Posts Tagged ‘genealogists’

Genealogy Research: Unveiling the Past

Saturday, January 3rd, 2009

The term genealogy is rooted from the Greek word "genealogia" which refers to the tracing of family. The term genealogia is likewise rooted from genea, referring to a generation or descent.

Genealogy research basically refers to the identification of the lineage, significant information regarding the history of the family. 

What is then the importance of tracing the history of your family? Why is it significant to search for your ancestors who are long dead and buried?

The very reason includes a very basic logic. If your ancestors never existed, you will not exist either. Hence, you and your ancestors are interlinked.

Meaning, you still behold a lot of similarity to your ancestors. Those people who have long been forgotten. Those people who have led a very different life before.
 
Tracing you family’s ancestors is a way of giving honor to them. Not that alone, the process of genealogy research is very fascinating too.

Aside from that, you will be able to learn lots of things. For instance, you would realize why you as well as the rest of your relatives dwell in a place when your race in fact belongs to some other country.

There are many circumstances relating to this occasion. An example of this is the early Hessian soldiers. Historically, British used them to battle the American colonization.

After these Hessian soldiers fought the Americans, many of them deserted Britain. Their descendants are believed to have transferred to Ohio later.

Another thing you can learn about the genealogy of your family is the medical conditions. What are these medical conditions that are running in your family’s blood? You need to be aware of them for they may be transmitted genetically. 

It is important to know whether your ancestor died of diabetes or other diseases. Did they suffer from a heart disease or asthma? This knowledge will give you the idea regarding the habits or types of food you need to avoid. 

Now, you might be wondering how to trace the medical conditions of your ancestors when in fact all of them are gone already.

finding your family history 

You might learn this from the stories of your parents told by you grandparents, which were shared before by your grand grandparents and so on.

But if ever there is no existing stories about your family’s medical conditions. You can easily refer to the old papers of death notices. Most often, the reason of death is detailed here.

  images from family history

Upon knowing the reason of the death of our ancestors you will be more careful on your health, and to your family too definitely.

So, how are you going to begin your research on your family’s genealogy? Fortunately, there are several ways to do it nowadays.

You can conduct your research on a genealogy library in your community or maybe in others. You may also opt to join a genealogy association. These associations usually have numbers of research tool to help you in your research.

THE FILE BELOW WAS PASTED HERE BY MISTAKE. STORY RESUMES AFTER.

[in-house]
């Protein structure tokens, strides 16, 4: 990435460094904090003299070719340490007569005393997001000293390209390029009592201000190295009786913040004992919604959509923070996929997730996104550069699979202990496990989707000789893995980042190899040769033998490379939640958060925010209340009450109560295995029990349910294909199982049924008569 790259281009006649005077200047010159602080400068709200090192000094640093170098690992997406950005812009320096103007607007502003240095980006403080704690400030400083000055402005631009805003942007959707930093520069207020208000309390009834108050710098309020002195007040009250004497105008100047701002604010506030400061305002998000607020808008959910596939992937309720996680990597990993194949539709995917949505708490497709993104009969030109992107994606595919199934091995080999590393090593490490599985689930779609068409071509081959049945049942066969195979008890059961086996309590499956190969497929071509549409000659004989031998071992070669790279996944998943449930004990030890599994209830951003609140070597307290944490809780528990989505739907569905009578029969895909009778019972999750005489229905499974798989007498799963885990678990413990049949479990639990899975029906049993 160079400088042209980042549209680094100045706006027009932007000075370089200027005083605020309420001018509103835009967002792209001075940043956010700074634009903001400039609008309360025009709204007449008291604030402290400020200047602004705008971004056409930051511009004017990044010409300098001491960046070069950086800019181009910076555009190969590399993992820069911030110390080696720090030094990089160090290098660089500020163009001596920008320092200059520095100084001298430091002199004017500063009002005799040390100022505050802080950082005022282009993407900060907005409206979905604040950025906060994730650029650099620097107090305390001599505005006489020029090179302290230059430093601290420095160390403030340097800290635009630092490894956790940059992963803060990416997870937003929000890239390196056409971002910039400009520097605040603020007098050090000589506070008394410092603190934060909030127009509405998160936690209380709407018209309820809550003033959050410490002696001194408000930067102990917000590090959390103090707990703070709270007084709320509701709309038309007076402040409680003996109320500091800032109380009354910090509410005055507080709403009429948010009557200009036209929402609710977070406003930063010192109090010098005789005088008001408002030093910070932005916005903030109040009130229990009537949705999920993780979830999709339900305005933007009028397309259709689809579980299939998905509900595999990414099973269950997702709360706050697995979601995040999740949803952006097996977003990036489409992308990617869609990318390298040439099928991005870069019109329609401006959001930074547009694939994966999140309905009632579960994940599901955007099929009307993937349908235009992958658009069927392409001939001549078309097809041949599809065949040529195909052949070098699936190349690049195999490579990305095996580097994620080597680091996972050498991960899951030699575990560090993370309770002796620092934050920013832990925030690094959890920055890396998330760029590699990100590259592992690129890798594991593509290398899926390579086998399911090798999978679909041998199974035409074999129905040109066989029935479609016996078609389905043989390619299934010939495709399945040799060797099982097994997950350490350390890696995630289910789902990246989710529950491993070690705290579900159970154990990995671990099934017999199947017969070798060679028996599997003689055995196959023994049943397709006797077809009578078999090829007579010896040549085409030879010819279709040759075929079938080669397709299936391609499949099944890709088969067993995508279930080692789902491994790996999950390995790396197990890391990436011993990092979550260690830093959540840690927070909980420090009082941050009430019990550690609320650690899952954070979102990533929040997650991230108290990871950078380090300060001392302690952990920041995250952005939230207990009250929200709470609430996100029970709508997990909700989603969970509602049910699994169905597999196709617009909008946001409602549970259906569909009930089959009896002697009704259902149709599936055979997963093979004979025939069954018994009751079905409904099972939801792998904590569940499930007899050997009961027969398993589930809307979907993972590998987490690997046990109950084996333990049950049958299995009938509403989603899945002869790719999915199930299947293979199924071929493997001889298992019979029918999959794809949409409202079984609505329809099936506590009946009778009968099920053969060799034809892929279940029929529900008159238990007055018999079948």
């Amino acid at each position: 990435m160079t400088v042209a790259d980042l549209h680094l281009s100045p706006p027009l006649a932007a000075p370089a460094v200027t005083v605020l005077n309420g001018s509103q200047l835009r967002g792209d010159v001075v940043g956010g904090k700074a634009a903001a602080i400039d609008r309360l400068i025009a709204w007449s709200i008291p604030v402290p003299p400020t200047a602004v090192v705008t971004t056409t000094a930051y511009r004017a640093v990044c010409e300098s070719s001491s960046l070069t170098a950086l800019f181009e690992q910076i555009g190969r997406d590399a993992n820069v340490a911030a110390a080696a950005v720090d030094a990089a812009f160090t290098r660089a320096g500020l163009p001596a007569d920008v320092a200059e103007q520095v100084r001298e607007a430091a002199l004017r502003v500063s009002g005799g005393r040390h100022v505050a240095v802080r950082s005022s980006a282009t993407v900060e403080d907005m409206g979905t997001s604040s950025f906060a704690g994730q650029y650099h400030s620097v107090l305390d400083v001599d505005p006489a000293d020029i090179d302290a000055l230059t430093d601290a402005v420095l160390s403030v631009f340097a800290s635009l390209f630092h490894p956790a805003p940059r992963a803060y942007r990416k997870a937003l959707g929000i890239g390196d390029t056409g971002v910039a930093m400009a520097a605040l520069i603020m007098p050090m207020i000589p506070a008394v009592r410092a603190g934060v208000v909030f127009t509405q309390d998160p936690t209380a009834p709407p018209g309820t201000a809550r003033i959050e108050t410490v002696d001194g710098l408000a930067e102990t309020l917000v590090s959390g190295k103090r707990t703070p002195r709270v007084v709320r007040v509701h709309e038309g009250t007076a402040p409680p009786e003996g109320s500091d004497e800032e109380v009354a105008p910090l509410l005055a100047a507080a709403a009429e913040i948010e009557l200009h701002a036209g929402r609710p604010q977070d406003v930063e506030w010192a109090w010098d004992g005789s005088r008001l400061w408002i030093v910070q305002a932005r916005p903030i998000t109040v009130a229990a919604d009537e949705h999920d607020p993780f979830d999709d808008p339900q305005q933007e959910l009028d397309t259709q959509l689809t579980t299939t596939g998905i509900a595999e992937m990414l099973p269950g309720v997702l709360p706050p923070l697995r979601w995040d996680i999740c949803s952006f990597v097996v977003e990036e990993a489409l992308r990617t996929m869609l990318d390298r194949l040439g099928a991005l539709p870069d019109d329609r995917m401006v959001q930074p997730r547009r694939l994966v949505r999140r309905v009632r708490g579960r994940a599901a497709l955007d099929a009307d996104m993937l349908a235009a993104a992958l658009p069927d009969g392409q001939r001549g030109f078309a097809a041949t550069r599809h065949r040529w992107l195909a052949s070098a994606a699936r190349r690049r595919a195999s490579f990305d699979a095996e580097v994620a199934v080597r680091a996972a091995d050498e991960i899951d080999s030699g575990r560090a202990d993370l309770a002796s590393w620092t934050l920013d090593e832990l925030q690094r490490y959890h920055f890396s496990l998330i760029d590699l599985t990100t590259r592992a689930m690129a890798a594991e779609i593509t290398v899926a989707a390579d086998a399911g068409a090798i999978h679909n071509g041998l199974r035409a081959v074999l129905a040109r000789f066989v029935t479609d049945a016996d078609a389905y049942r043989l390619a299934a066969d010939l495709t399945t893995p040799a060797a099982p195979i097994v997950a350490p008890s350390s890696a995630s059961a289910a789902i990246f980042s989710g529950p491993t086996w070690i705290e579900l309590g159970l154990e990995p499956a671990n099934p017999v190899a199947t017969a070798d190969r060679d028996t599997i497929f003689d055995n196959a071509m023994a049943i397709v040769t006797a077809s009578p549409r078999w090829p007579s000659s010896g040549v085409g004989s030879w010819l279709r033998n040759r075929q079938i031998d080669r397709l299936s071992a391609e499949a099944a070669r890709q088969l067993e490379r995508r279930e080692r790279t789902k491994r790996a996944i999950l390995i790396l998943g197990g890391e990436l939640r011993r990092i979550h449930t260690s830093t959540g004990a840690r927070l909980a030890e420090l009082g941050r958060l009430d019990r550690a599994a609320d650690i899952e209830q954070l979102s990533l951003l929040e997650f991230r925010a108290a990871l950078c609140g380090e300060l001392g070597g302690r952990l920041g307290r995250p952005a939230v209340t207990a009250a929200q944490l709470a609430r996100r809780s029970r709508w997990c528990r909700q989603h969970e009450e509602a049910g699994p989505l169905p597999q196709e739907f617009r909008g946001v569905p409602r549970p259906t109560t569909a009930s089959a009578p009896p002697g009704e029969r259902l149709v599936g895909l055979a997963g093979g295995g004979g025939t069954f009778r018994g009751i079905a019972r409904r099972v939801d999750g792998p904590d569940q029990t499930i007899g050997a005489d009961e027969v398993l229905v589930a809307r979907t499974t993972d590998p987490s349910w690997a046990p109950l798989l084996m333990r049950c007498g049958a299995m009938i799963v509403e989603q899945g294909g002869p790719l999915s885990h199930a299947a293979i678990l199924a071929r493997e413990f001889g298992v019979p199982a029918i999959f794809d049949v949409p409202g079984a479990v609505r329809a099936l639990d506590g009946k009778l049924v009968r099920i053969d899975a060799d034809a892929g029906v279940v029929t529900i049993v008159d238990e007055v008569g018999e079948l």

open the door and here are the people

Of course, you can also get your needed information by simply accessing the information through the Internet. Here, you can join genealogy forums, which could help you connect with your distant relatives.

Attending a family history conference will be of great benefit to you, so why not think about attending the International Family History Conference in Nottingham, England in 2009

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Is Heraldry important

Wednesday, December 10th, 2008

Many family historians and indeed many local historians tend to avoid heraldry on the grounds that it is largely irrelevant. The prevailing view seems to be that, as the majority of our ancestors came from very humble origins, there is little to be gained from a knowledge of heraldry. Furthermore its obscure terminology is often seen as totally incomprehensible to all but a few misguided enthusiasts.

Whatever view one takes there is no denying that Heraldry exists and the tangible evidence is abundantly visible. It may be in the form of decoration on buildings, monuments, household objects, weapons, buttons, livery, flags, military and civic uniforms, badges and symbols of office, trade marks and tokens, etc. Important documents often bear armorial devices and seals which, in themselves, can provide valuable historical information.

I inherited a selection of military buttons and badges which confirmed my grandfather’s service as a Bombardier in the Royal Garrison Artillery over a century ago.  Some of us in the course of our research may come across school or regimental neck-ties bearing heraldic devices which we need to be able to identify. Many especially those living in rural communities who were in the service of the local squire or rector may well have worn liveries with buttons, shoulder knots or cockades displaying the devices and colours from the master’s shield.

heraldic shield

Skilled craftsmen in London and other major cities would have been obliged to join the appropriate Livery Company to gain the right to practise their trade where they lived. This was likely to involve their displaying the distinctive symbols at their place of work and wearing the company livery on special occasions.  Mayors and other Civic dignitaries have always flown flags and worn specific livery and chains of office featuring the Armorial Bearings of their Borough.  In London, each Ward had its own characteristic symbols usually manifested in the form of the ceremonial maces carried by the Beadles. The advent of police forces and other public service bodies, which needed specialist uniforms continued the tradition of distinctive liveries and civic symbols. This was further developed within municipal transport services, fire brigades, etc.

genealogy conference

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